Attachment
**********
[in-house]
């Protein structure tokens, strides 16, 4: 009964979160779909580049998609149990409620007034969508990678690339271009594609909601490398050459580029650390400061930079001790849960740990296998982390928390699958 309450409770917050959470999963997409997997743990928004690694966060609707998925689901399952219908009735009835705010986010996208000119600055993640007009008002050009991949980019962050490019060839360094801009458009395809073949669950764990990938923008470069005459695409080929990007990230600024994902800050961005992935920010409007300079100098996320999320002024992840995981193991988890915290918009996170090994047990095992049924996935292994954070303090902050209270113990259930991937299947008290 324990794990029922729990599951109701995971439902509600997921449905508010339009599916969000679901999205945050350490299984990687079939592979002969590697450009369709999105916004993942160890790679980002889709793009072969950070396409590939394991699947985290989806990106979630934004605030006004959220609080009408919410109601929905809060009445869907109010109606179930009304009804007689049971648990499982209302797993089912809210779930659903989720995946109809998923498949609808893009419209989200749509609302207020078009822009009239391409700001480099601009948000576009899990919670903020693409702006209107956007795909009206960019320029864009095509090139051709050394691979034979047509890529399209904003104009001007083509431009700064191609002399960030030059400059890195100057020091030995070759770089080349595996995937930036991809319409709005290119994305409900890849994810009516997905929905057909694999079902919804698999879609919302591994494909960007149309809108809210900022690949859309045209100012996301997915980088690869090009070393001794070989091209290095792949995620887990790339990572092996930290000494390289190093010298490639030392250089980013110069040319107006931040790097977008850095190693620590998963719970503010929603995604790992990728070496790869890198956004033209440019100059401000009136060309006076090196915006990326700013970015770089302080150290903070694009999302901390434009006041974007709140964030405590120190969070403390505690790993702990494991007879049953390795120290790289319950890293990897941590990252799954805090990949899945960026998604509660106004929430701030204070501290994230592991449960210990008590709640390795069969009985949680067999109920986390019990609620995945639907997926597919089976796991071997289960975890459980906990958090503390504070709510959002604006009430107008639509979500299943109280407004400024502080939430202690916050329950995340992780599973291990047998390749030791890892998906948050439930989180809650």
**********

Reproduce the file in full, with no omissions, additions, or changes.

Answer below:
[in-house]
């Protein structure tokens, strides 16, 4: 009964979160779909580049998609149990409620007034969508990678690339271009594609909601490398050459580029650390400061930079001790849960740990296998982390928390699958 309450409770917050959470999963997409997997743990928004690694966060609707998925689901399952219908009735009835705010986010996208000119600055993640007009008002050009991949980019962050490019060839360094801009458009395809073949669950764990990938923008470069005459695409080929990007990230600024994902800050961005992935920010409007300079100098996320999320002024992840995981193991988890915290918009996170090994047990095992049924996935292994954070303090902050209270113990259930991937299947008290 324990794990029922729990599951109701995971439902509600997921449905508010339009599916969000679901999205945050350490299984990687079939592979002969590697450009369709999105916004993942160890790679980002889709793009072969950070396409590939394991699947985290989806990106979630934004605030006004959220609080009408919410109601929905809060009445869907109010109606179930009304009804007689049971648990499982209302797993089912809210779930659903989720995946109809998923498949609808893009419209989200749509609302207020078009822009009239391409700001480099601009948000576009899990919670903020693409702006209107956007795909009206960019320029864009095509090139051709050394691979034979047509890529399209904003104009001007083509431009700064191609002399960030030059400059890195100057020091030995070759770089080349595996995937930036991809319409709005290119994305409900890849994810009516997905929905057909694999079902919804698999879609919302591994494909960007149309809108809210900022690949859309045209100012996301997915980088690869090009070393001794070989091209290095792949995620887990790339990572092996930290000494390289190093010298490639030392250089980013110069040319107006931040790097977008850095190693620590998963719970503010929603995604790992990728070496790869890198956004033209440019100059401000009136060309006076090196915006990326700013970015770089302080150290903070694009999302901390434009006041974007709140964030405590120190969070403390505690790993702990494991007879049953390795120290790289319950890293990897941590990252799954805090990949899945960026998604509660106004929430701030204070501290994230592991449960210990008590709640390795069969009985949680067999109920986390019990609620995945639907997926597919089976796991071997289960975890459980906990958090503390504070709510959002604006009430107008639509979500299943109280407004400024502080939430202690916050329950995340992780599973291990047998390749030791890892998906948050439930989180809650």